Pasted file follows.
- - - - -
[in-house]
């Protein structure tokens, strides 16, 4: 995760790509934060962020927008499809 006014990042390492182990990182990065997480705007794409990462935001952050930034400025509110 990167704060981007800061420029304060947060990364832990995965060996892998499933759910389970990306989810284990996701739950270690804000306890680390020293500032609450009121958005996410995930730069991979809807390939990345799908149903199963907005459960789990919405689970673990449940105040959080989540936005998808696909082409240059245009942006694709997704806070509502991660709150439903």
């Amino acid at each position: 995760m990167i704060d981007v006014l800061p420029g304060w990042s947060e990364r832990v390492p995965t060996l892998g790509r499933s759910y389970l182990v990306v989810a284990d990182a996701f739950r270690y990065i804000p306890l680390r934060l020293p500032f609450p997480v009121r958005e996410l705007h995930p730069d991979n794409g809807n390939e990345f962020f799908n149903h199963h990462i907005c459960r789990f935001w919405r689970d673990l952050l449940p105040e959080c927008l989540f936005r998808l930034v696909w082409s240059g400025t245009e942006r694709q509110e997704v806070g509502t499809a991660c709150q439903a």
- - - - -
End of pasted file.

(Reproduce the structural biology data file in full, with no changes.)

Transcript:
[in-house]
């Protein structure tokens, strides 16, 4: 995760790509934060962020927008499809 006014990042390492182990990182990065997480705007794409990462935001952050930034400025509110 990167704060981007800061420029304060947060990364832990995965060996892998499933759910389970990306989810284990996701739950270690804000306890680390020293500032609450009121958005996410995930730069991979809807390939990345799908149903199963907005459960789990919405689970673990449940105040959080989540936005998808696909082409240059245009942006694709997704806070509502991660709150439903």
């Amino acid at each position: 995760m990167i704060d981007v006014l800061p420029g304060w990042s947060e990364r832990v390492p995965t060996l892998g790509r499933s759910y389970l182990v990306v989810a284990d990182a996701f739950r270690y990065i804000p306890l680390r934060l020293p500032f609450p997480v009121r958005e996410l705007h995930p730069d991979n794409g809807n390939e990345f962020f799908n149903h199963h990462i907005c459960r789990f935001w919405r689970d673990l952050l449940p105040e959080c927008l989540f936005r998808l930034v696909w082409s240059g400025t245009e942006r694709q509110e997704v806070g509502t499809a991660c709150q439903a």